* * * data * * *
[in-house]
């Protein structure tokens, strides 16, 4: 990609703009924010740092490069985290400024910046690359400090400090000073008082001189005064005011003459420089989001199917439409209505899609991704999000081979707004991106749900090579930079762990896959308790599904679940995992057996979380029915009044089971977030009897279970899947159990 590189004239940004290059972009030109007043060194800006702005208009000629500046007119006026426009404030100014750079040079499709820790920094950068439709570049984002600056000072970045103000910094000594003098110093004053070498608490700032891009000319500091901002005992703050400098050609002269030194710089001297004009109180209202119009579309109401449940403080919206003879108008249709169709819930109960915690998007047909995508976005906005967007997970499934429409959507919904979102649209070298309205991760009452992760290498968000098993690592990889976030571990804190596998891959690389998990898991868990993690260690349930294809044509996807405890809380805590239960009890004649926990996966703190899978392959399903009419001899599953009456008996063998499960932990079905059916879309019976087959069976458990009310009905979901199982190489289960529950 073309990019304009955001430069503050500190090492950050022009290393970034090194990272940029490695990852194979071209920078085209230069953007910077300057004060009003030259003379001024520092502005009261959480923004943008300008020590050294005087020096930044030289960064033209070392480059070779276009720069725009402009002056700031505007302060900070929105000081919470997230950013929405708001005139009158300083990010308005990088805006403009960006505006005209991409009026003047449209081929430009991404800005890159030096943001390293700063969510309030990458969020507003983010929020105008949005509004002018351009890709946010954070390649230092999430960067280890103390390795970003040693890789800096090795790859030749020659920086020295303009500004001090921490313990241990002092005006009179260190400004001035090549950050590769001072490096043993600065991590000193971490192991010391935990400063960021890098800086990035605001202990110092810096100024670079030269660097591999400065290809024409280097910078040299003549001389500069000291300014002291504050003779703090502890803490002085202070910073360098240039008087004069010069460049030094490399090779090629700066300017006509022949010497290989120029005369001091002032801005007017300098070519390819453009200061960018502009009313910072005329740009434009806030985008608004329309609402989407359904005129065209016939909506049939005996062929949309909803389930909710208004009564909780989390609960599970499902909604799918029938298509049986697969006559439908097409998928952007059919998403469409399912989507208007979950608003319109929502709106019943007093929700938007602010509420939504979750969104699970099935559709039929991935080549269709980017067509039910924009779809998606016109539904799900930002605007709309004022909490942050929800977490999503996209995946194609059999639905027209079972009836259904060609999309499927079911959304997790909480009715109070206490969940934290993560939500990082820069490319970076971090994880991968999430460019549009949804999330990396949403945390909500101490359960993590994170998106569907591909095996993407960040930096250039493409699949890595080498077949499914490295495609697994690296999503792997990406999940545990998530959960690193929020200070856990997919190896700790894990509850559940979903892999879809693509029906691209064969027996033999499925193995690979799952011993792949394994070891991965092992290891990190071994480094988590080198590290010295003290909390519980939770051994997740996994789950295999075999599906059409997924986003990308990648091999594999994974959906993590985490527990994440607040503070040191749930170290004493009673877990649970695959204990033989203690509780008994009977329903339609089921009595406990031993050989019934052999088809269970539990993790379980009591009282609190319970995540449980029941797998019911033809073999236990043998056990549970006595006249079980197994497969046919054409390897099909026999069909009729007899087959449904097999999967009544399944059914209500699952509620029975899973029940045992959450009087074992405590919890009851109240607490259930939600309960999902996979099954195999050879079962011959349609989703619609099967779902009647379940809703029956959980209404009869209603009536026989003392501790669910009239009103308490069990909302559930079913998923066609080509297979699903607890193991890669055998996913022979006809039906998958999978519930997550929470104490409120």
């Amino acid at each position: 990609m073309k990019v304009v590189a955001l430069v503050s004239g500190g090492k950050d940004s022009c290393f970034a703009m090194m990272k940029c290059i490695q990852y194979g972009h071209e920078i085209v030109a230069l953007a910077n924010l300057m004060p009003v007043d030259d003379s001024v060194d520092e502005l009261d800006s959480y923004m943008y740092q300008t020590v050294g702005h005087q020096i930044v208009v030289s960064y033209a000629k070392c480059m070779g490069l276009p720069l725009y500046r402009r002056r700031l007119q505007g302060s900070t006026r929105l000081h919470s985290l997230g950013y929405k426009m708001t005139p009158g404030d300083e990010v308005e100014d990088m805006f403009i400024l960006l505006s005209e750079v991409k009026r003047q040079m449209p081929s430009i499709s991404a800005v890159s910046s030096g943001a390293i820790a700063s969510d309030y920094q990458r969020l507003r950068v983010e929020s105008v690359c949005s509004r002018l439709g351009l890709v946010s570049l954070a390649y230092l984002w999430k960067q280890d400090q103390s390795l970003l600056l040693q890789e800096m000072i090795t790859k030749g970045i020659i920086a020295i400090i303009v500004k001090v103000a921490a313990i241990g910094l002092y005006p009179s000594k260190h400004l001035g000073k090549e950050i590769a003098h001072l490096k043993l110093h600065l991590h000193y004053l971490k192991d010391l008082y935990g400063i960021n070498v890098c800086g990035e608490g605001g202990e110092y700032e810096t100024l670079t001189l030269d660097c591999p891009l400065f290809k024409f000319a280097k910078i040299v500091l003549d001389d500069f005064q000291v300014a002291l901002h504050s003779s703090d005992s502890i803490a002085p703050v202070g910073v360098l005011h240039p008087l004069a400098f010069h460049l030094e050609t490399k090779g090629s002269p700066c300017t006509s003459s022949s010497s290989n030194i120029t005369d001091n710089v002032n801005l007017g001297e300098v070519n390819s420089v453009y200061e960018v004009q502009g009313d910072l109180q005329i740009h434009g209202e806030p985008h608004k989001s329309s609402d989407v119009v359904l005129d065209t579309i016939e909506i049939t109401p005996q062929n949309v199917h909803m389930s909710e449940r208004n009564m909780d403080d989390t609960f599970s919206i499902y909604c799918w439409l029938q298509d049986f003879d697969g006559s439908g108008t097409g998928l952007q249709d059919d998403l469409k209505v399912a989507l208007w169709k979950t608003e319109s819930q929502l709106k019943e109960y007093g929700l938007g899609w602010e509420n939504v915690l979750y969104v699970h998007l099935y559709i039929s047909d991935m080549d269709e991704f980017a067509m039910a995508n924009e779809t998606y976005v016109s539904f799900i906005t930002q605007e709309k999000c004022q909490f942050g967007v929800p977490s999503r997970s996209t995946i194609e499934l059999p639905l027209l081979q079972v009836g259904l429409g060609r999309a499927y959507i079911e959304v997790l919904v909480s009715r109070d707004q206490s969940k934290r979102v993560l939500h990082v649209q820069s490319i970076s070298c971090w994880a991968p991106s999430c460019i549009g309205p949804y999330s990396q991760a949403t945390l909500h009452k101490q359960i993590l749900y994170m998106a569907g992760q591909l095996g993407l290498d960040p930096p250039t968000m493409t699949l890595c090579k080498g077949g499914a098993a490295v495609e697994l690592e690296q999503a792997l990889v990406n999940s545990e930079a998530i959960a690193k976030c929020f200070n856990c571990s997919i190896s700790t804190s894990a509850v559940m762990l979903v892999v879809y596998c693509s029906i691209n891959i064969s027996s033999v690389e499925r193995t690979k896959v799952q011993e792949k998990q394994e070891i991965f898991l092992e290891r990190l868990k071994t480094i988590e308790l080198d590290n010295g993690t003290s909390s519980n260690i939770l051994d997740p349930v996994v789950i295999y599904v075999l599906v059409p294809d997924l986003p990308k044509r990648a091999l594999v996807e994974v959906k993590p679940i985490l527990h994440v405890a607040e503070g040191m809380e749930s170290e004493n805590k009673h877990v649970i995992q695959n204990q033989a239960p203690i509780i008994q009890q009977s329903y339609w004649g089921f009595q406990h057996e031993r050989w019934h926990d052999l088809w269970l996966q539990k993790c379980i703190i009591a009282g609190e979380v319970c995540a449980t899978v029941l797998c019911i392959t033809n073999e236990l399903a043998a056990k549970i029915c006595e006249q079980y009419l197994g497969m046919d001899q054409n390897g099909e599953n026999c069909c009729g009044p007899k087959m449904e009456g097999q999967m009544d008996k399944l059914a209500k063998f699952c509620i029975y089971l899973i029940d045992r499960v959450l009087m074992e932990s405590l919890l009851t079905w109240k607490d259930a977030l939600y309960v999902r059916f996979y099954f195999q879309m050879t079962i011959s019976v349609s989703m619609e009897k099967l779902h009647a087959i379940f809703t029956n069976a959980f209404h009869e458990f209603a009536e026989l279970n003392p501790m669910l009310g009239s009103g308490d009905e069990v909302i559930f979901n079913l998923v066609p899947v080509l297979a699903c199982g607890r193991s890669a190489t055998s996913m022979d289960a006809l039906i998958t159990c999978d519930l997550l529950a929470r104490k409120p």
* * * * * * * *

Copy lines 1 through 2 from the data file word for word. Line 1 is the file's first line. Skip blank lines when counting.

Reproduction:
[in-house]
């Protein structure tokens, strides 16, 4: 990609703009924010740092490069985290400024910046690359400090400090000073008082001189005064005011003459420089989001199917439409209505899609991704999000081979707004991106749900090579930079762990896959308790599904679940995992057996979380029915009044089971977030009897279970899947159990 590189004239940004290059972009030109007043060194800006702005208009000629500046007119006026426009404030100014750079040079499709820790920094950068439709570049984002600056000072970045103000910094000594003098110093004053070498608490700032891009000319500091901002005992703050400098050609002269030194710089001297004009109180209202119009579309109401449940403080919206003879108008249709169709819930109960915690998007047909995508976005906005967007997970499934429409959507919904979102649209070298309205991760009452992760290498968000098993690592990889976030571990804190596998891959690389998990898991868990993690260690349930294809044509996807405890809380805590239960009890004649926990996966703190899978392959399903009419001899599953009456008996063998499960932990079905059916879309019976087959069976458990009310009905979901199982190489289960529950 073309990019304009955001430069503050500190090492950050022009290393970034090194990272940029490695990852194979071209920078085209230069953007910077300057004060009003030259003379001024520092502005009261959480923004943008300008020590050294005087020096930044030289960064033209070392480059070779276009720069725009402009002056700031505007302060900070929105000081919470997230950013929405708001005139009158300083990010308005990088805006403009960006505006005209991409009026003047449209081929430009991404800005890159030096943001390293700063969510309030990458969020507003983010929020105008949005509004002018351009890709946010954070390649230092999430960067280890103390390795970003040693890789800096090795790859030749020659920086020295303009500004001090921490313990241990002092005006009179260190400004001035090549950050590769001072490096043993600065991590000193971490192991010391935990400063960021890098800086990035605001202990110092810096100024670079030269660097591999400065290809024409280097910078040299003549001389500069000291300014002291504050003779703090502890803490002085202070910073360098240039008087004069010069460049030094490399090779090629700066300017006509022949010497290989120029005369001091002032801005007017300098070519390819453009200061960018502009009313910072005329740009434009806030985008608004329309609402989407359904005129065209016939909506049939005996062929949309909803389930909710208004009564909780989390609960599970499902909604799918029938298509049986697969006559439908097409998928952007059919998403469409399912989507208007979950608003319109929502709106019943007093929700938007602010509420939504979750969104699970099935559709039929991935080549269709980017067509039910924009779809998606016109539904799900930002605007709309004022909490942050929800977490999503996209995946194609059999639905027209079972009836259904060609999309499927079911959304997790909480009715109070206490969940934290993560939500990082820069490319970076971090994880991968999430460019549009949804999330990396949403945390909500101490359960993590994170998106569907591909095996993407960040930096250039493409699949890595080498077949499914490295495609697994690296999503792997990406999940545990998530959960690193929020200070856990997919190896700790894990509850559940979903892999879809693509029906691209064969027996033999499925193995690979799952011993792949394994070891991965092992290891990190071994480094988590080198590290010295003290909390519980939770051994997740996994789950295999075999599906059409997924986003990308990648091999594999994974959906993590985490527990994440607040503070040191749930170290004493009673877990649970695959204990033989203690509780008994009977329903339609089921009595406990031993050989019934052999088809269970539990993790379980009591009282609190319970995540449980029941797998019911033809073999236990043998056990549970006595006249079980197994497969046919054409390897099909026999069909009729007899087959449904097999999967009544399944059914209500699952509620029975899973029940045992959450009087074992405590919890009851109240607490259930939600309960999902996979099954195999050879079962011959349609989703619609099967779902009647379940809703029956959980209404009869209603009536026989003392501790669910009239009103308490069990909302559930079913998923066609080509297979699903607890193991890669055998996913022979006809039906998958999978519930997550929470104490409120």